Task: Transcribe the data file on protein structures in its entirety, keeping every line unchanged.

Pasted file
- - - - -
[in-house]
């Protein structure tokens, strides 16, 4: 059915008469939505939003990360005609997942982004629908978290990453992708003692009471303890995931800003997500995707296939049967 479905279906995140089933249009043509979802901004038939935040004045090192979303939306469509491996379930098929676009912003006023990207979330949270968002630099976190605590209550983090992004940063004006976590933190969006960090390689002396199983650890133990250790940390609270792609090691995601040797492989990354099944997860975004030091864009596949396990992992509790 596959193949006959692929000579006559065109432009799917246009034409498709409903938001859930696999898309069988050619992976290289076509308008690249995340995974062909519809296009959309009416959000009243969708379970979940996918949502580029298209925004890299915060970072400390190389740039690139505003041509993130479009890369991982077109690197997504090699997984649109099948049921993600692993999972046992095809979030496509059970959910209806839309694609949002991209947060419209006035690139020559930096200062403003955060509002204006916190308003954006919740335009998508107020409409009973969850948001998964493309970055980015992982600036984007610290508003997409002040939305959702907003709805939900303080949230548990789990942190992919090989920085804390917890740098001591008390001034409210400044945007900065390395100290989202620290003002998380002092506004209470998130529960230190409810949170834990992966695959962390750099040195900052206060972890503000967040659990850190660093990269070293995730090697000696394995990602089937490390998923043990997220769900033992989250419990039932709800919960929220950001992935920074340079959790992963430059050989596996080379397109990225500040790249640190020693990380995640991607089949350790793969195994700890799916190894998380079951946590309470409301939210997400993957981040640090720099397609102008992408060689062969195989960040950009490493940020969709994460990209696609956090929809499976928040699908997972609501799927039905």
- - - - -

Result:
[in-house]
């Protein structure tokens, strides 16, 4: 059915008469939505939003990360005609997942982004629908978290990453992708003692009471303890995931800003997500995707296939049967 479905279906995140089933249009043509979802901004038939935040004045090192979303939306469509491996379930098929676009912003006023990207979330949270968002630099976190605590209550983090992004940063004006976590933190969006960090390689002396199983650890133990250790940390609270792609090691995601040797492989990354099944997860975004030091864009596949396990992992509790 596959193949006959692929000579006559065109432009799917246009034409498709409903938001859930696999898309069988050619992976290289076509308008690249995340995974062909519809296009959309009416959000009243969708379970979940996918949502580029298209925004890299915060970072400390190389740039690139505003041509993130479009890369991982077109690197997504090699997984649109099948049921993600692993999972046992095809979030496509059970959910209806839309694609949002991209947060419209006035690139020559930096200062403003955060509002204006916190308003954006919740335009998508107020409409009973969850948001998964493309970055980015992982600036984007610290508003997409002040939305959702907003709805939900303080949230548990789990942190992919090989920085804390917890740098001591008390001034409210400044945007900065390395100290989202620290003002998380002092506004209470998130529960230190409810949170834990992966695959962390750099040195900052206060972890503000967040659990850190660093990269070293995730090697000696394995990602089937490390998923043990997220769900033992989250419990039932709800919960929220950001992935920074340079959790992963430059050989596996080379397109990225500040790249640190020693990380995640991607089949350790793969195994700890799916190894998380079951946590309470409301939210997400993957981040640090720099397609102008992408060689062969195989960040950009490493940020969709994460990209696609956090929809499976928040699908997972609501799927039905």